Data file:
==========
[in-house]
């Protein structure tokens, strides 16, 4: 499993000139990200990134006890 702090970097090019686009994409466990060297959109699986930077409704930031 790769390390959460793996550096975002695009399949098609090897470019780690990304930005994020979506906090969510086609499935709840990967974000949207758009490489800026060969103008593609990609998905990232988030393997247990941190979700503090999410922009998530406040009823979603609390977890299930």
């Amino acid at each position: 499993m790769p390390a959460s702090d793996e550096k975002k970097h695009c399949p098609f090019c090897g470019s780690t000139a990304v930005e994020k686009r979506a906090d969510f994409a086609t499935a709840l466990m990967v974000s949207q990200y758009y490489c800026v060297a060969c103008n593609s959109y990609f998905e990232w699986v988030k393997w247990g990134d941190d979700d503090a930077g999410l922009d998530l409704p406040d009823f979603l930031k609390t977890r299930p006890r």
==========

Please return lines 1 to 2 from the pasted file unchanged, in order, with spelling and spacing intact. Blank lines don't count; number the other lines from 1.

[in-house]
């Protein structure tokens, strides 16, 4: 499993000139990200990134006890 702090970097090019686009994409466990060297959109699986930077409704930031 790769390390959460793996550096975002695009399949098609090897470019780690990304930005994020979506906090969510086609499935709840990967974000949207758009490489800026060969103008593609990609998905990232988030393997247990941190979700503090999410922009998530406040009823979603609390977890299930």